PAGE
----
Fiction is hard, good fiction is ridiculous. To create characters with believable dialogue and narration
that flows with the characters without distracting from their development or that of the plot is a high
challenge. Most people struggle to manage it well but Cheryl Anne does so seamlessly. Her writing
reminds of the classic works of Willa Cather, my favorite author of all time.  I do not say this lightly;
I sincerely would place this book right next to My Antonia. Cheryl Anne’s narration uses complicated,
unfussy language that belies its depth and cooperates with the particular voice of the main character.
It sets the tone and background for the scene and enriches the character development. In a sense, the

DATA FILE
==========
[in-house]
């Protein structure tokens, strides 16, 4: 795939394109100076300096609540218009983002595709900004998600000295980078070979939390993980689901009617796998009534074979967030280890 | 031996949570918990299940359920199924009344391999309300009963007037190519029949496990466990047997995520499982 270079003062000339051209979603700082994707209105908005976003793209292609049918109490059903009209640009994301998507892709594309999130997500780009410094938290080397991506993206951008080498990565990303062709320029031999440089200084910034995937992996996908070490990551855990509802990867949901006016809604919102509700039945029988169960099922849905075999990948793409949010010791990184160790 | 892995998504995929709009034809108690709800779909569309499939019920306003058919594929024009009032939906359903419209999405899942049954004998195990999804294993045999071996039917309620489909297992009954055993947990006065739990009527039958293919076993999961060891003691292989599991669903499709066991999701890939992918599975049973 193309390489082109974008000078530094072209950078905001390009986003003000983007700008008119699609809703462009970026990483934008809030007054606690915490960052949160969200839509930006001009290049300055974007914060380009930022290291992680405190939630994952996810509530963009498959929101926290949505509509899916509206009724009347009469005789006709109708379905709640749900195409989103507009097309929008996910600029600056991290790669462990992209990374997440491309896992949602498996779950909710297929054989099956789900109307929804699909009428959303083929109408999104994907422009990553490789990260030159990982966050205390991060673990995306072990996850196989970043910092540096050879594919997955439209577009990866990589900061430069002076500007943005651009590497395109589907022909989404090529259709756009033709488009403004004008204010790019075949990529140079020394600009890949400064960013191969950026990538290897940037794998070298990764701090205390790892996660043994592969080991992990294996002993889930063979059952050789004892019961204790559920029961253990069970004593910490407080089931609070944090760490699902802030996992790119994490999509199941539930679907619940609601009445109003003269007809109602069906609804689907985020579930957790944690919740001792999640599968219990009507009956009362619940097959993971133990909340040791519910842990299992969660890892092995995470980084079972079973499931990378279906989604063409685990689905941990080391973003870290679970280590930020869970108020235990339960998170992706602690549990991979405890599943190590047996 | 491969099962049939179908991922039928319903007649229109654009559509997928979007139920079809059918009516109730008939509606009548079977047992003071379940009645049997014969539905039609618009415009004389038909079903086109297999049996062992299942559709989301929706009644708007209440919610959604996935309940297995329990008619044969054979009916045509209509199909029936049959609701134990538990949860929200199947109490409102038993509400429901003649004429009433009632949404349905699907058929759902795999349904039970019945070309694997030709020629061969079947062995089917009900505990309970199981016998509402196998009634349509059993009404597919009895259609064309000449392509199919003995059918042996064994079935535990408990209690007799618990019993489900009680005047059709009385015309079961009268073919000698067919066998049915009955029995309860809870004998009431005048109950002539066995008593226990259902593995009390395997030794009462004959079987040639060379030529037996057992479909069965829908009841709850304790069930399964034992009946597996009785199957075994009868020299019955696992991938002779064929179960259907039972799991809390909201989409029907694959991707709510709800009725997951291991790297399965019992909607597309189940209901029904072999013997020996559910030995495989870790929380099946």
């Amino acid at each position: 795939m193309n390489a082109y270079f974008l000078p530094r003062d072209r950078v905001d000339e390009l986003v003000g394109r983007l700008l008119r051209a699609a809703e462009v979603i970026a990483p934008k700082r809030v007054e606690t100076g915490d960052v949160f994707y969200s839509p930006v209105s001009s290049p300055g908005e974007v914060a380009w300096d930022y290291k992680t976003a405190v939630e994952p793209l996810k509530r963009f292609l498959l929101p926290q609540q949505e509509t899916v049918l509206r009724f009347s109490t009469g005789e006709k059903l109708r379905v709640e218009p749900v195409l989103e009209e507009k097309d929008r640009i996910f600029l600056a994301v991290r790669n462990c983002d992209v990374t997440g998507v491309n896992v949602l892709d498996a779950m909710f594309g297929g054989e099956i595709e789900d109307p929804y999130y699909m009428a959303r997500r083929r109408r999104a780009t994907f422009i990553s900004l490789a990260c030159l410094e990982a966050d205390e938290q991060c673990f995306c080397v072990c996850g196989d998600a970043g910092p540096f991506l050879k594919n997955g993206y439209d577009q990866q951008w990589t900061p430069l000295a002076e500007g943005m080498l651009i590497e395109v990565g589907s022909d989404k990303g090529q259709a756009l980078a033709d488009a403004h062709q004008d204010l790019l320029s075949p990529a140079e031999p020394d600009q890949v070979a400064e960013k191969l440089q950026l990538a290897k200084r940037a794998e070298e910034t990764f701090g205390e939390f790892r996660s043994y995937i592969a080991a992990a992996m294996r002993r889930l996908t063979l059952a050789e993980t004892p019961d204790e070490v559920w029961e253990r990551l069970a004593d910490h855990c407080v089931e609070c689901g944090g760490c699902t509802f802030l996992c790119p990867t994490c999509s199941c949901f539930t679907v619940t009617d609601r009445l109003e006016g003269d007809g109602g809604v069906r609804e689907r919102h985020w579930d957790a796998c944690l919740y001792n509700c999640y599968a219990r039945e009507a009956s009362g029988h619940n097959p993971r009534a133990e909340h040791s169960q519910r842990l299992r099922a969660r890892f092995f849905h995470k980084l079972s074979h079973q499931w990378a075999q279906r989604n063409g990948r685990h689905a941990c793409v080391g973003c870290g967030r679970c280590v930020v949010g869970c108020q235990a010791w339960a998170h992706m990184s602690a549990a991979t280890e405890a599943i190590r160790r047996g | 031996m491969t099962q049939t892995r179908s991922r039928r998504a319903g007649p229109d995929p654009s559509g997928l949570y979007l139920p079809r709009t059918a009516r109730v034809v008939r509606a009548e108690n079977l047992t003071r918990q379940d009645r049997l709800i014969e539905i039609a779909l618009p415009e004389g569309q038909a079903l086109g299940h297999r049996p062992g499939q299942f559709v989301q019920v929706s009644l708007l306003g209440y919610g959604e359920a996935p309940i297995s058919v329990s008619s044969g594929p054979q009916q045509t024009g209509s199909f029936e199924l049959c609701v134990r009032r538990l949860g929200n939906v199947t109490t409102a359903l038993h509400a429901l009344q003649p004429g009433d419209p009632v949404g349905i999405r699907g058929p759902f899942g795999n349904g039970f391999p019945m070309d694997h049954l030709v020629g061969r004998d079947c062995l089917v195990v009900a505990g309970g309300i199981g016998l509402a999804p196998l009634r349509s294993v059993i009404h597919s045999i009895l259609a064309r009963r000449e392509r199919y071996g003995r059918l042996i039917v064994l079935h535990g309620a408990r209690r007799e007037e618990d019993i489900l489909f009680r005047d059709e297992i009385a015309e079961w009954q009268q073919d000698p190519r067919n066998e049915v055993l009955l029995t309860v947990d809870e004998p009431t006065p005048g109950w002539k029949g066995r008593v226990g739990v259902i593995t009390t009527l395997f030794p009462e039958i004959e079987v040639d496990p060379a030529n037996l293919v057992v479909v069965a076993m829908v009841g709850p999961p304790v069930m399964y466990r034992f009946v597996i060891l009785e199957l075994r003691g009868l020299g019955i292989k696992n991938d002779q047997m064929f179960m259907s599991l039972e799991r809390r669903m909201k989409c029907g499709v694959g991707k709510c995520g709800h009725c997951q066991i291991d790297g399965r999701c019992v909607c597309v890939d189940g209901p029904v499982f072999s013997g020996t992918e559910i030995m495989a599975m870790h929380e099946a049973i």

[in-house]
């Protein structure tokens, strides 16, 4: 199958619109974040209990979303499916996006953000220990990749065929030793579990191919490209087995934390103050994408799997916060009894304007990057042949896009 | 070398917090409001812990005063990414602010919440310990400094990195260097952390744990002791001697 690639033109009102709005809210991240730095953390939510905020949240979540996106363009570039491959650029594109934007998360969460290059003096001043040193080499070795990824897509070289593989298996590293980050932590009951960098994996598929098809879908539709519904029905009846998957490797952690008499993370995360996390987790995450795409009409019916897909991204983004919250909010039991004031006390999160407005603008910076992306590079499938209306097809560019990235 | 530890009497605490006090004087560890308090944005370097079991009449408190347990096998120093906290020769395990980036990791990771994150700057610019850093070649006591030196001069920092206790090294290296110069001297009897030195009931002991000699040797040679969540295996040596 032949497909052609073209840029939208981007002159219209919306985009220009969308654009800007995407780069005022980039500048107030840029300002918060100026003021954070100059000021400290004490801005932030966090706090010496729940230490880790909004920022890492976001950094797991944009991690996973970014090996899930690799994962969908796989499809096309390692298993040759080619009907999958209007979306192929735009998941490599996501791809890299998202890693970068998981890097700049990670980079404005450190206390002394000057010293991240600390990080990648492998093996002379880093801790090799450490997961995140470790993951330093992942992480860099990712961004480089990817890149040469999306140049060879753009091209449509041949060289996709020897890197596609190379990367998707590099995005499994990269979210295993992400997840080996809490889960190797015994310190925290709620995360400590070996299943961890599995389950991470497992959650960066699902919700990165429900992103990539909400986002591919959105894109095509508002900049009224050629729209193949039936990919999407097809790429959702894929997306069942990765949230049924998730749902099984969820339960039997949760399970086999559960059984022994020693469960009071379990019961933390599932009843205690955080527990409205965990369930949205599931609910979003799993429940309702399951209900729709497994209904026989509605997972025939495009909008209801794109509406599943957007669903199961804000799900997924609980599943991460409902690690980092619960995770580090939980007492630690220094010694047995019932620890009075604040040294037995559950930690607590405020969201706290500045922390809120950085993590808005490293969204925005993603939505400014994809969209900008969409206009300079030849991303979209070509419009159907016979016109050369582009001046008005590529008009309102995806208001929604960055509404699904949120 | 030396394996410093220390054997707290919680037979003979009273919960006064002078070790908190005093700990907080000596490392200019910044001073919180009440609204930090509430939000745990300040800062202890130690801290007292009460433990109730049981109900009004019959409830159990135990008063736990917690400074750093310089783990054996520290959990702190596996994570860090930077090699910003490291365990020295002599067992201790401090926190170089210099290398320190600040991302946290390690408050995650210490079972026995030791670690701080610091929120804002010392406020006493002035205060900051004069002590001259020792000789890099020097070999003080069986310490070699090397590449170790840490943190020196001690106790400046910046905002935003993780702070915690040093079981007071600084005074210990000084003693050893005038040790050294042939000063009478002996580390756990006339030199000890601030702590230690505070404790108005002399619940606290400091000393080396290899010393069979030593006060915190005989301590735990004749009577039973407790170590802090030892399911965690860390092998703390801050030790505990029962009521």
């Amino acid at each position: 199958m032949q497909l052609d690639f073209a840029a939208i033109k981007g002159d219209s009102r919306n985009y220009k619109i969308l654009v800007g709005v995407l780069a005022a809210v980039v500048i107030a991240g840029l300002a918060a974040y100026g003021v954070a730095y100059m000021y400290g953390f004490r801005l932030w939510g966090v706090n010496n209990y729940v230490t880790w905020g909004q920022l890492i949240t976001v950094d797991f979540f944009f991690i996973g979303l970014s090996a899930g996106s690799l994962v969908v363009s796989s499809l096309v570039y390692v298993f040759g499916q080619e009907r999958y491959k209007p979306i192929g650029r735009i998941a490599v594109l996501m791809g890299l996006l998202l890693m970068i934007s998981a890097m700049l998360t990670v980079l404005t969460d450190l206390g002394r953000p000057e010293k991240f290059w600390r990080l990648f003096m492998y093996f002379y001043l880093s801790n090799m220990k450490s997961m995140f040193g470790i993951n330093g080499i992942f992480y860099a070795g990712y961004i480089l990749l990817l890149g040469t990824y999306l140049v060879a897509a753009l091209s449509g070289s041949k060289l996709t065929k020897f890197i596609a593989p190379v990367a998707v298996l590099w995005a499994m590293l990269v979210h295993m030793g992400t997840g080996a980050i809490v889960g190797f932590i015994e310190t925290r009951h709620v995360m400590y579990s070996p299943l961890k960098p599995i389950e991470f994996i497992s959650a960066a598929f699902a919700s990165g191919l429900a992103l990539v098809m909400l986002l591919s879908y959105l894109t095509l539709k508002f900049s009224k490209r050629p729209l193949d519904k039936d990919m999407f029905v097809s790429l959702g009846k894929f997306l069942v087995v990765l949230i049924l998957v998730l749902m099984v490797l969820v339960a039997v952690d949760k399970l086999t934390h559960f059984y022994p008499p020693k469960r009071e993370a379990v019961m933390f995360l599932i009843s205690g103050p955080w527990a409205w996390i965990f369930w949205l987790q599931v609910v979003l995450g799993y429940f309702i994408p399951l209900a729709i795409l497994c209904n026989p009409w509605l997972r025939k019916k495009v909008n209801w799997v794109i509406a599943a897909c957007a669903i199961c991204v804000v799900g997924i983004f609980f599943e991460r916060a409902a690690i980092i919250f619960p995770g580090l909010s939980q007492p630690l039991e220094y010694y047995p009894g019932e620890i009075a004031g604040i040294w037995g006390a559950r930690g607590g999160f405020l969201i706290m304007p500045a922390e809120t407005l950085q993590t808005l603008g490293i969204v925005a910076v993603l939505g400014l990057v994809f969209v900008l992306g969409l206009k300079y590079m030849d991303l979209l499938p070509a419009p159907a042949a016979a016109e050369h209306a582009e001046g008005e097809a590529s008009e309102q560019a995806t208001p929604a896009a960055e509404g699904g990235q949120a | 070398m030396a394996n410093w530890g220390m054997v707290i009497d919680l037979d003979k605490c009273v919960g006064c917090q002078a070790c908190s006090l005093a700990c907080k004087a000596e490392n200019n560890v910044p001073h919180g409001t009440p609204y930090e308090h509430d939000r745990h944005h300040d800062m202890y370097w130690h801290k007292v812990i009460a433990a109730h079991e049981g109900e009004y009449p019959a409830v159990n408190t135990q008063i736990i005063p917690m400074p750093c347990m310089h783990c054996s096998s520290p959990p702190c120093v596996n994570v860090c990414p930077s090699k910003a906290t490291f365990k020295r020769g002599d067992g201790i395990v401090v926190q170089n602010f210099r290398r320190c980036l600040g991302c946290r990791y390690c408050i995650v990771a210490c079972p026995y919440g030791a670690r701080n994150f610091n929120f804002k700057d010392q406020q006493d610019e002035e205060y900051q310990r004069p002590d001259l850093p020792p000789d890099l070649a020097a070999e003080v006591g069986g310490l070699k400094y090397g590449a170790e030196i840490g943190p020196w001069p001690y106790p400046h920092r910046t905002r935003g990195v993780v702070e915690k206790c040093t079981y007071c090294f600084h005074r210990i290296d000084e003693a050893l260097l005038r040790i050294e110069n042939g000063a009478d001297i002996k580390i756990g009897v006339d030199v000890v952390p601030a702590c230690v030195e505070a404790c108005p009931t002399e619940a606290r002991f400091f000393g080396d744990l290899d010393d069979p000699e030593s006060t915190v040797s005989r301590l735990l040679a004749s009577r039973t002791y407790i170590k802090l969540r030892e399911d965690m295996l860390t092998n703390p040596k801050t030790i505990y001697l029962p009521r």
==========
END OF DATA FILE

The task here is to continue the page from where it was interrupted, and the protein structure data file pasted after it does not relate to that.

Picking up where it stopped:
personality of the main character, Jess, envelops the world in which he lives. He becomes the center
of everything and is not just at the mercy of nature and destiny but actively evolving the world as he
himself evolves and becomes more of himself.

The story is gently told if not gentle in itself. It revolves around a small family living simply on a little homestead intending to meet their own needs which do not include excess and modernity. There are many losses in the early part of the book, ones I will not deprive you of engaging, and one of them comes full circle in a beautiful way but these are only the beginning of losses to come. Jess believes he will find himself in the barn and the life his father has laid out for him but when he is an adult, he realizes that he must actually find who he is meant to be and it is not the man he thought he would become. This sets up his entire life, a continual process of peeling away the layers of pretended identity to find what lies beneath, what was always there but was hidden. This is very much a character-driven work and the character driving everything, and being steered through his metamorphosis, is Jess.